Big Bore

 

Why do flathead motors have such small bores? Why is everything you read state that the bigger you bore a flathead the hotter they run? This is just not true. Remember, with a small block Chevy or Ford normally you can only bore them once and that is because they cast them with thin walls. A thinner wall will transfer heat to the coolant quicker than a thick wall. In fact a thick wall is like a heat sink that retains heat.

 

Why did Henry cast the flathead with such thick walls? Most overhead valve motors only have ten head bolts per side. That minimized the amount of bolts right next to the bore. Bolts directly next to the bore can cause upper bore distortions which results in the rings not sealing properly, excessive crank case pressure and loss of horse power.

 

In a race motor they use torque plates to hone the block. Torque plates simulate the head being bolted on allowing you to torque the bolts, distort the bore, then hone it round.

 

With a flathead, because of its valve being in the block (not in the head) we have twenty four head bolts on each side. That means twelve bolts on one side are directly against the bores. Henry was smart enough to know that he could not use torque plates in production so the next best thing is to make the bores thick so the bores are not so easily distorted which is what he did. Also, there was a real packing problem because the exhaust ports ran through the block (around the cylinders) which doesn’t leave much room.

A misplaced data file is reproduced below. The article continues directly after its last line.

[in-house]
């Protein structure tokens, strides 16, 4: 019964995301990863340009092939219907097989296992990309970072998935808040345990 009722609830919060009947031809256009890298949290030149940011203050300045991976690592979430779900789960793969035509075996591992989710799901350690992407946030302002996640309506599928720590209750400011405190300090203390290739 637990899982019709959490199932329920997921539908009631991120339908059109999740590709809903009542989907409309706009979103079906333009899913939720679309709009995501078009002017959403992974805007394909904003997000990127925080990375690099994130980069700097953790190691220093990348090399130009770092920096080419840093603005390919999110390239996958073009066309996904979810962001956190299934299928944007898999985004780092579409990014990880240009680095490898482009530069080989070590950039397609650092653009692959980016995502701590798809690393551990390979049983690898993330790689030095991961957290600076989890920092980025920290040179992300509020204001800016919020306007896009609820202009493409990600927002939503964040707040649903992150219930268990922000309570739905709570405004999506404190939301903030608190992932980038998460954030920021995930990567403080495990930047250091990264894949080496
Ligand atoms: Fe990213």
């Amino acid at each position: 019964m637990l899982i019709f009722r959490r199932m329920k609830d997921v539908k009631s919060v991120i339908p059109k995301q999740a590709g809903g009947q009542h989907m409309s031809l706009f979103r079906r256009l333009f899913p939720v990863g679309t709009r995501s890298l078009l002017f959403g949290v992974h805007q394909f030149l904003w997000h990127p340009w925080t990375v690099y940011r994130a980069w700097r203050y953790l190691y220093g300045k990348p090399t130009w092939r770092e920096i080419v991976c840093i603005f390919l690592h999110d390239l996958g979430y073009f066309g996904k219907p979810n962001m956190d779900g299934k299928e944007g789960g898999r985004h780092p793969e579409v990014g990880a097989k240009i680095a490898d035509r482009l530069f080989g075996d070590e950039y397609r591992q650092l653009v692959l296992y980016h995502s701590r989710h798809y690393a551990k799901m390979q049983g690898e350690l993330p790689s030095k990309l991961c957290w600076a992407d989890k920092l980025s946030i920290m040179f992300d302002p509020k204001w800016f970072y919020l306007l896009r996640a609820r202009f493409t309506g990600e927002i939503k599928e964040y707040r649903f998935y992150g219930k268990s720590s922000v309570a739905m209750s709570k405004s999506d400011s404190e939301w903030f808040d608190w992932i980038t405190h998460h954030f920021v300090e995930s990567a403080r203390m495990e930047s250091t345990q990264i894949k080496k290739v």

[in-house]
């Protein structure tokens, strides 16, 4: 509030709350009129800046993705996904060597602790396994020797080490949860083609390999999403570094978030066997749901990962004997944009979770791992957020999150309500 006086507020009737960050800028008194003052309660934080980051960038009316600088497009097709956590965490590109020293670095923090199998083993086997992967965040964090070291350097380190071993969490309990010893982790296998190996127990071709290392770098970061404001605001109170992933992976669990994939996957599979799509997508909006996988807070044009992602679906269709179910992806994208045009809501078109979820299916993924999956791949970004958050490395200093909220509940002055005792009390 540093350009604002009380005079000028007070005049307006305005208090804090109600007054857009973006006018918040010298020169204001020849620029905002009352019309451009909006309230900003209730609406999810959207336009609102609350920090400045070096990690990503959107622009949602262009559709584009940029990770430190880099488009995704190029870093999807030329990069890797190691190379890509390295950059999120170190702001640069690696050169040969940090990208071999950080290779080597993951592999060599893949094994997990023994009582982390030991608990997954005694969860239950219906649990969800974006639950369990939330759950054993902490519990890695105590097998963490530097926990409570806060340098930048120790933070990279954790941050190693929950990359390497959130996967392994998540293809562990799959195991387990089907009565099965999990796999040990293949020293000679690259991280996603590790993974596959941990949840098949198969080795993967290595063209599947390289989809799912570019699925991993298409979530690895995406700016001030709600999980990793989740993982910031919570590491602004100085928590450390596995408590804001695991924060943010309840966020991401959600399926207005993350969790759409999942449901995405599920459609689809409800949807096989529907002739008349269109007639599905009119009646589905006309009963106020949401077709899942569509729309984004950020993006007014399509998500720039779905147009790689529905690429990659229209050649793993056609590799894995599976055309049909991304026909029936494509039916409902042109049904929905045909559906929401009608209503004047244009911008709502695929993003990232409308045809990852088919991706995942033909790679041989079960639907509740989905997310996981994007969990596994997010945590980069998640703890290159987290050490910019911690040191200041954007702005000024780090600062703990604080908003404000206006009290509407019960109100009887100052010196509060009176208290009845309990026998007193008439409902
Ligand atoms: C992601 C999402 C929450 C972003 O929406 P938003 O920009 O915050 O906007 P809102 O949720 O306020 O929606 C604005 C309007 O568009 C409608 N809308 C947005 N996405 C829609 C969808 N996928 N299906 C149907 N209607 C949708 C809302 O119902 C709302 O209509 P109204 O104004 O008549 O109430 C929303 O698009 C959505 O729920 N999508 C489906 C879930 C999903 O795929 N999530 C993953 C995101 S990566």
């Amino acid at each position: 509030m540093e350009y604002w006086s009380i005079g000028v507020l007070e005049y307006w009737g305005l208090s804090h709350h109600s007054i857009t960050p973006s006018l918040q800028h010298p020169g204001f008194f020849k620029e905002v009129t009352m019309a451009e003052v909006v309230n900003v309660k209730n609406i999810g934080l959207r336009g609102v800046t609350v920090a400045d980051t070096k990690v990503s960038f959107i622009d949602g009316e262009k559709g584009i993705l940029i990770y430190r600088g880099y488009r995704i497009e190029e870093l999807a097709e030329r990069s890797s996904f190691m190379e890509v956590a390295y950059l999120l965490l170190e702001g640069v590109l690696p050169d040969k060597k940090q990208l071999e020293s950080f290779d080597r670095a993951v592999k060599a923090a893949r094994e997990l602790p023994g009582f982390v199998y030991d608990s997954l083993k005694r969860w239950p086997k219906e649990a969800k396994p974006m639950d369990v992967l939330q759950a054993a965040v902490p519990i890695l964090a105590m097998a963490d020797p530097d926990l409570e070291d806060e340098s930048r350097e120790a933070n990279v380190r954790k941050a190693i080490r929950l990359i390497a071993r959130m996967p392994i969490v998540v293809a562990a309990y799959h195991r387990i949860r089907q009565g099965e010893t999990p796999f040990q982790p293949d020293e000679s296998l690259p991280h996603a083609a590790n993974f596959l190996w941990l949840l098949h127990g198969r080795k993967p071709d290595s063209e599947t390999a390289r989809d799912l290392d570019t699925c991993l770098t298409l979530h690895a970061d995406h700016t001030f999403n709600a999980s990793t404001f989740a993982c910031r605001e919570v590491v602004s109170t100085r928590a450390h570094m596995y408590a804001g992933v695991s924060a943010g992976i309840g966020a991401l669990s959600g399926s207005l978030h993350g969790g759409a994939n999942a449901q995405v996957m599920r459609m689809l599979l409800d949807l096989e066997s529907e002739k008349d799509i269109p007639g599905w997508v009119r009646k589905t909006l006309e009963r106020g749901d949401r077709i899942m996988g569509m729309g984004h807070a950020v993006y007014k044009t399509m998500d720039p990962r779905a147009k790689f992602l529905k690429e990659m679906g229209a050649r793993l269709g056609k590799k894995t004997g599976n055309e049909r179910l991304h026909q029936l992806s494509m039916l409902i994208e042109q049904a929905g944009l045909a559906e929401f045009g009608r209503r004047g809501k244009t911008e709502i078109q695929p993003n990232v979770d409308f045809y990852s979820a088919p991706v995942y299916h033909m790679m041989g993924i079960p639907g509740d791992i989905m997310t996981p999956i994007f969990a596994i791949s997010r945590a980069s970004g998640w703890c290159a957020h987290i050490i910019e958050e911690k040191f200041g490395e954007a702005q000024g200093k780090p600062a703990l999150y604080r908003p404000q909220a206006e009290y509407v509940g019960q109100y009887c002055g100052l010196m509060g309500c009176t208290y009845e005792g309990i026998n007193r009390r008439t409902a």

That leads to our new design. First we cast the block without cylinders. That allows us to make sure we have all the core sand out. Then we machine and install special sleeves. These sleeves are centrifugally spun during production which means a very dense material, no porosity like a cast one might have, very uniform thickness all the way around. This also means very good material compatibility for ring sealing.

 

Best of all, we cast in provisions at the bottom of the block and around the bore so our head stud goes through the deck to the bottom and screws in so when we torque our head nut it pulls from the bottom totally eliminating upper bore distortion. Now we have a bore stronger, made with better material and no upper bore distortion with optimum ring sealing.

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